John Horn Host, The Frame
John Horn is the host of KPCC’s The Frame, a daily arts and entertainment program.
John has been covering arts and entertainment in Southern California for nearly 30 years. At the Los Angeles Times, he was a lead writer on the film industry for more than a decade, taking readers behind the scenes to examine the creative process and explain how Hollywood works, and why. In 2013, he traveled to the former plantation where “12 Years a Slave” was filmed with director Steve McQueen, and more recently charted how the story of Columbine came to a stage in New York and watched Angelina Jolie take on her first big studio directing job, the "Unbroken” story of Olympian and USC alumnus Louis Zamperini.
Before joining the Times, John was a senior writer at Newsweek magazine, a senior editor at Premiere magazine, an entertainment reporter for The Associated Press, and covered the television industry for the Orange County Register. John’s interest in the arts extends beyond film and he served on the board of directors of The National Arts Journalism Program, where he was a fellow in the mid-1990s.
John was a regular contributor to “The Business” on KCRW, where he also regularly co-hosted on-air segments and podcasts on entertainment news. Prior to joining KPCC, John was a guest on Take Two and AirTalk, including a memorable appearance in 2012 on the morning of the theater shootings in Aurora, Colo. Thanks in part to John’s contribution, that day’s program won a Golden Mike award for best live coverage of a news story from the RTNA of Southern California.
Stories by John Horn
Ads and every marketing tool you can think of are everywhere at the annual pop culture extravaganza in San Diego.
The bands Earth, Wind & Fire and Queen are unhappy about their songs being used at the Republican National Convention, but their permission isn't required.
Amanda Mofield got an Emmy nomination for her work as a hairstylist on the Comedy Central series. She and her team sometimes had to design dozens of looks for a single sketch.
The singer-songwriter deftly makes social statements in a wide range of musical styles as part of his commitment to being an "artivist."
"The BFG" was supposed to be the director's return to summer blockbuster success. Except hardly anybody came out to see it.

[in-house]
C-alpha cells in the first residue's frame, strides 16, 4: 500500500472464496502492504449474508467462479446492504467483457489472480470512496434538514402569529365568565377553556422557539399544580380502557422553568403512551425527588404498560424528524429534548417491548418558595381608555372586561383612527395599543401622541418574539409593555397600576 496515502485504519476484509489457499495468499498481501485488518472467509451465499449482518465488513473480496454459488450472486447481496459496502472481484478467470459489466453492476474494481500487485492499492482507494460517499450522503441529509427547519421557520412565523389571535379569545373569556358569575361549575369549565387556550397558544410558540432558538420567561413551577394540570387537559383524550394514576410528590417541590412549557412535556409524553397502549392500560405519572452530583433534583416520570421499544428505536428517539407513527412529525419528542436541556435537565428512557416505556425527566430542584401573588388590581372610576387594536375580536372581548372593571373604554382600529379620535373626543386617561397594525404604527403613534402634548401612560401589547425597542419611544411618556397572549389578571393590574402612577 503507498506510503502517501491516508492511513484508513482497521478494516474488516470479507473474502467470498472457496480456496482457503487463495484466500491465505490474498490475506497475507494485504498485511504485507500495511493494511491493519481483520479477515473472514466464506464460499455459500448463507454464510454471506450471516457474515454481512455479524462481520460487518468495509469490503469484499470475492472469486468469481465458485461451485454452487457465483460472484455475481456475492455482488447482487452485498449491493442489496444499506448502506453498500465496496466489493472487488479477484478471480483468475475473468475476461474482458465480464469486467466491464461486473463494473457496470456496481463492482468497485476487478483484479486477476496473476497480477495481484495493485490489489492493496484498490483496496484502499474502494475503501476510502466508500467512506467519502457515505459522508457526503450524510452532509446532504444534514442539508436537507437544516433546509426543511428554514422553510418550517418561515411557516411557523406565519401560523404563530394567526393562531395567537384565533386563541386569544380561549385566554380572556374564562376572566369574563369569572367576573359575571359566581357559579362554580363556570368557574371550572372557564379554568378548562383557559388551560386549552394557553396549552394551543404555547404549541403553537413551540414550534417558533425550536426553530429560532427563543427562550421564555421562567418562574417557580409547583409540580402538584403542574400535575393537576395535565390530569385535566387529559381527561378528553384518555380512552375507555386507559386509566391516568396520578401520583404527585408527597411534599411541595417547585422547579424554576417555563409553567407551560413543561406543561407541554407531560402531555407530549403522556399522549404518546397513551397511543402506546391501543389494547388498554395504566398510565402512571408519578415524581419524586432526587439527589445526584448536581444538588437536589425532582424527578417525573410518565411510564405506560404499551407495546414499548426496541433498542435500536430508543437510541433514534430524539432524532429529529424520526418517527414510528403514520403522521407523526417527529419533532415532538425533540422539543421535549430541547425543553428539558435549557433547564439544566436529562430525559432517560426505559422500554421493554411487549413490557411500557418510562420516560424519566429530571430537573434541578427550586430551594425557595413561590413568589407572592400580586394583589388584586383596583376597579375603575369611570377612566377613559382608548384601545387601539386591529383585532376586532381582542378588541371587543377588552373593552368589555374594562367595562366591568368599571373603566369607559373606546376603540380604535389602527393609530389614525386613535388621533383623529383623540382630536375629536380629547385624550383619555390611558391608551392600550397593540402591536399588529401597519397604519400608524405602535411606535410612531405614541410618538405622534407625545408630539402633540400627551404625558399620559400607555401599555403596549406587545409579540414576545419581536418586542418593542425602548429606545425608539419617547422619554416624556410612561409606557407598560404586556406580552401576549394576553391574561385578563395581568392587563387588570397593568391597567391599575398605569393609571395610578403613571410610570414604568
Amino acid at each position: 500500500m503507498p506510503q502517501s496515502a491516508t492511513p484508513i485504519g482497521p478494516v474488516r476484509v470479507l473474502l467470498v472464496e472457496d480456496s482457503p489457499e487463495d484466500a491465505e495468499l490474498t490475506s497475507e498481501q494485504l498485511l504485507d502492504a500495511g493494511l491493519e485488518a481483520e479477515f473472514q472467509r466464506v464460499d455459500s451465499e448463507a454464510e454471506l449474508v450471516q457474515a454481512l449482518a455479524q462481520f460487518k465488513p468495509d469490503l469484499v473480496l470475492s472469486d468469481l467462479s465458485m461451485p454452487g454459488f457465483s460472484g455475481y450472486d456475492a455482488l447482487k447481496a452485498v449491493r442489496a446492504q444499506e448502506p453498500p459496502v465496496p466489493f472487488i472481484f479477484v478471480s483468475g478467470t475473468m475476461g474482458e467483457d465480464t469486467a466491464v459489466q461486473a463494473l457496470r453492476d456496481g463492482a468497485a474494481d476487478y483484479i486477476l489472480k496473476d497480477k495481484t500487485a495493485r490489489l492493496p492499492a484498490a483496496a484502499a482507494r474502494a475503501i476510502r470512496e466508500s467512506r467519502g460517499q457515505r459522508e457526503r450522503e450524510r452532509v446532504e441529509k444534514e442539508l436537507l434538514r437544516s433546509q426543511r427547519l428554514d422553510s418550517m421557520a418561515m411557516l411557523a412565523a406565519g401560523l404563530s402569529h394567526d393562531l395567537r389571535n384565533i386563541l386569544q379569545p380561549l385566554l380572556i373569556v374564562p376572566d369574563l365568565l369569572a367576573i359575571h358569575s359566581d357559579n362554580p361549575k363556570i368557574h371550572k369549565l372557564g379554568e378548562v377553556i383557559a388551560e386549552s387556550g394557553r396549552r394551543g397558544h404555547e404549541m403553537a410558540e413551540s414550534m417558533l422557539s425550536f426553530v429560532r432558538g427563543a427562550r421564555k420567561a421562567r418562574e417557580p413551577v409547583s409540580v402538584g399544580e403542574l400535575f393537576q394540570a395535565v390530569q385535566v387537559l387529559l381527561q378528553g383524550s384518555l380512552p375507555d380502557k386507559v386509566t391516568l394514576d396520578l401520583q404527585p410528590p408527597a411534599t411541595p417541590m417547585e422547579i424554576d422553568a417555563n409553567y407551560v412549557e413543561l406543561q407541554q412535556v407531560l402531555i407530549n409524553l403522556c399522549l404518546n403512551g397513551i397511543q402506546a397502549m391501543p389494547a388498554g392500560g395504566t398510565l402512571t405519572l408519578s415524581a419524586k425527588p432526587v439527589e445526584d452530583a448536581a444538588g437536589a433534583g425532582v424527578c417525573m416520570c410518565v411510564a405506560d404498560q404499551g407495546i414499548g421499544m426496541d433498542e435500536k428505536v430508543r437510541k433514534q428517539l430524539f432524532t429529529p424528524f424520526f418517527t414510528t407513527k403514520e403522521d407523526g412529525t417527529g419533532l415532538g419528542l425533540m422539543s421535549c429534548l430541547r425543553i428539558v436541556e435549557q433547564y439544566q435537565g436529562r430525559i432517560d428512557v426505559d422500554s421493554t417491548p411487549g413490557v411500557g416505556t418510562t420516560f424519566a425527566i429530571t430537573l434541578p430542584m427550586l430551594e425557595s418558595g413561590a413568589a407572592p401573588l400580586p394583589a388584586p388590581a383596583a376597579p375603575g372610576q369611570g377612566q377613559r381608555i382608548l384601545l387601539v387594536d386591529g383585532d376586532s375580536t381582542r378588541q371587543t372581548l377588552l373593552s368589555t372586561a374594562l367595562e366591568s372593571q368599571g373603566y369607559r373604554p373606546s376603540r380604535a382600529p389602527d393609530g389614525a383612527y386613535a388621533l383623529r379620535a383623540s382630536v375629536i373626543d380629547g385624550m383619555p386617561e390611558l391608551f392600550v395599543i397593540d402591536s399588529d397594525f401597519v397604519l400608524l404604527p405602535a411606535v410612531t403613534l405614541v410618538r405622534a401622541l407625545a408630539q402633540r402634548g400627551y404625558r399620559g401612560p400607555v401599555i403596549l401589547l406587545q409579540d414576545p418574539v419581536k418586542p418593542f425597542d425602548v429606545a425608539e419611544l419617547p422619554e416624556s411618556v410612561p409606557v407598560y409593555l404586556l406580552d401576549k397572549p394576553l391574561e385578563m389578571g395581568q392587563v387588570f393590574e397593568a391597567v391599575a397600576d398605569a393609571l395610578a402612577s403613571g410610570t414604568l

Comedian Roseanne Barr is the subject and executive producer of the new documentary "Roseanne for President!" which chronicles her 2012 bid for President of the US.
New data from global measuring company Nielsen for the first time revealed audience ratings from streaming services like Netflix, Amazon and Hulu.
The filmmaker approached making the movie the way a graduate student might take on a dissertation — through years and years of research and studying.
If the jury decides that "Stairway to Heaven" infringes the copyright of a song by the band Spirit, it could prevent any legacy act from re-releasing any albums.
A journalist set out to learn about this odd "sport," and his curiosity led him to a strangely controlling company that invaded his privacy.
Amidst debate about Hollywood's need to be more inclusive of women and ethnic minorities, the disability community often finds itself left out of the discussion.
For her movie about a young girl’s coming of age, Anna Rose Holmer cast a girls dance troupe whose members had never acted in a movie.
While Hillary Clinton and Bernie Sanders vie for support in the heavily Democratic industry, Republicans largely take a more circumspect approach with Donald Trump.
In his life after “Breaking Bad,” Bryan Cranston is busier than ever. He reflects on a life in acting, what he learned from his dad's acting career and how he advi
The play revolves around an advertising copywriter who’s afraid a commercial that he wrote led to a fatal encounter between two black teens over a pair of sneakers.